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6. How doctors classify mental illness

ICD10 is the International Classification of Disease. It is a way of classifying mental illnesses and is internationally understood and accepted. This makes the diagnosis of mental illness as clear in Lagos as it is in London. Information and research can be applied widely if a classification system is used, and it is clear that we are discussing the same illness. The classification system aims to be practical and versatile. Each mental illness is given a code, which you may have seen used on insurance claims forms as a form of shorthand. The DSM4 is the Fourth Diagnostic and Statistical Manual for Mental Disorders, which was evolved by the Americans. It is the second important diagnostic manual that we have in use.

Both classifications are widely used and respected, and they complement each other.

6.1 Symptoms of depressive illness

These are some of the symptoms you may have had:

• Sleep disturbance. Classically someone wakes up at 3-4 am with their mind working overtime. ‘It’s as if I’ve got some unfinished business.’ It is difficult to get back to sleep.

• Sleep quality is poor. Whether broken or heavy, people wake in the morning unrefreshed.

• Appetite change. Usually this is loss of appetite, but can appear as overeating.

• Loss of sex drive.

• Constipation.

• Weight changes. This could be weight gain or loss.

• Lethargy, or restlessness and agitation.

6.2 How depression affects how you feel

• Mood low, loss of pleasure, loss of interest in usual activities.

• Mood may vary through the day, tending to be worse in the mornings.

• Tears over little things.

• Poor self-esteem and self-image.

• Poor concentration (people can perform unexpectedly poorly at work).

• Indecisiveness, dithering.

• Feeling awfully guilty, or hostile and angry.

• Feeling useless and helpless.

• Lack of drive.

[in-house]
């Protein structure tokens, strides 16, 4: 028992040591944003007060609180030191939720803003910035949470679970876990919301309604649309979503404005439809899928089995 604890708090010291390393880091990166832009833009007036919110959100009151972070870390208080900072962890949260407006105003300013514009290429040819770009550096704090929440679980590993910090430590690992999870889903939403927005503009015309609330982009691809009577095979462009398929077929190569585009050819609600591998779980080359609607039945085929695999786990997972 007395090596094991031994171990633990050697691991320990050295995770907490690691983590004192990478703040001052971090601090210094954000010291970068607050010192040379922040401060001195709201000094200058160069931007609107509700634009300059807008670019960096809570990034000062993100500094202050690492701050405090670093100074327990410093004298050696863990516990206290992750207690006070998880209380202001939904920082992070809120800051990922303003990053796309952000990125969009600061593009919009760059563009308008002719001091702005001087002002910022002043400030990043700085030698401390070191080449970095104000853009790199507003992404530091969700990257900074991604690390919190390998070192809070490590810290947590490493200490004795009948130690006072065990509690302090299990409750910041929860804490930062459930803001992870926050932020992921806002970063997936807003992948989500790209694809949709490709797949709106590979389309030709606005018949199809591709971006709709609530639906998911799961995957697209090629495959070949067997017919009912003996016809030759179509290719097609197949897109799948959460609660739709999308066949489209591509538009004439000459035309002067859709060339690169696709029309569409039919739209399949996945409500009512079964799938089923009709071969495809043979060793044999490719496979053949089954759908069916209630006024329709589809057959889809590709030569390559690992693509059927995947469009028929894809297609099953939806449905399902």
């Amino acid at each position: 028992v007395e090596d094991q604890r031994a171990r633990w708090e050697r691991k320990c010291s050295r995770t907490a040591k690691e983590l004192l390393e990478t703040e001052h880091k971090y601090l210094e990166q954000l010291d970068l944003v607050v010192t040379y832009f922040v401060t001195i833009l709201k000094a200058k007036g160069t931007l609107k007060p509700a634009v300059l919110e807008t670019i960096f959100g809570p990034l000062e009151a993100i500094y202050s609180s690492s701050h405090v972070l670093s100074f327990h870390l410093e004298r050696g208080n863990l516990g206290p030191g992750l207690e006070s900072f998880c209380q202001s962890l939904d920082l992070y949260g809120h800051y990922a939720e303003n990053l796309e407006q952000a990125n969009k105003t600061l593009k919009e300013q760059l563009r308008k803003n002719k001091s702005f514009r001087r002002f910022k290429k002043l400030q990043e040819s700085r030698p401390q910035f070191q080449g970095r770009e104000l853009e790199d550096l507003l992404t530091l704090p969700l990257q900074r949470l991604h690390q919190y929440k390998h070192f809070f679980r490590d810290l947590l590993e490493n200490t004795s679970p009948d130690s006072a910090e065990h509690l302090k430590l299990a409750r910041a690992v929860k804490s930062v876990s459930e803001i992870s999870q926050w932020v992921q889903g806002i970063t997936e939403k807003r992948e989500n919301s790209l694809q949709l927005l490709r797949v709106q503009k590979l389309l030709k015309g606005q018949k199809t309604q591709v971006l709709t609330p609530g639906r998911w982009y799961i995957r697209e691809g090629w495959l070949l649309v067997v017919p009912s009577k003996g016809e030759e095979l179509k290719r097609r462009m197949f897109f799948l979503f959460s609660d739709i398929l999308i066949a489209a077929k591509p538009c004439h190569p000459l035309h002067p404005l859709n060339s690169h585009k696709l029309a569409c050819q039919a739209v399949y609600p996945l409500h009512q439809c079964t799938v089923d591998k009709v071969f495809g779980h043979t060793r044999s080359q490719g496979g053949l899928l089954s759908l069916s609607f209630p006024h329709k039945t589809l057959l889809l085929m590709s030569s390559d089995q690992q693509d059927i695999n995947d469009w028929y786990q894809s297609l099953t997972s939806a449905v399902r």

• Irritability and behaviour out of character.

• Disengaging, withdrawing from life.

6.3  Insomnia

I get insomnia, but my doctor won’t give me sleeping pills; she seems to think I’m depressed but there’s no earthly reason why I should be.

You don’t have to have a reason to become depressed. Sometimes there is an obvious stress or life-event, but sometimes it just seems to overtake someone for no reason. Insight can be subtly affected so that you are the last person to realise how low you have become. It is understandable to feel that having depression means that you have failed in some way, that somehow you haven’t made the grade, and that it’s your fault. Once you have managed to get past these thoughts, you can get on with dealing with it – and making it better. Depression is an illness not a failing. Insomnia means difficulty with sleeping. Difficulty getting off to sleep is usually a sign of stress and worry. If you are persistently waking up very early in the morning, perhaps at 4 am, that sort of sleep disturbance is likely to be associated with depression. It is important to make the connection because the right medication will then help. Like your GP, most doctors are rather reluctant to give out sleeping tablets in this sort of situation for two reasons: first it is often best to try self-help methods, and secondly it may well be that a course of antidepressants (rather than sleeping pills) would be much more helpful in getting your sleep pattern re-established. A few nights of good sleep makes a lot of difference to how we function; severe sleep deprivation is torture.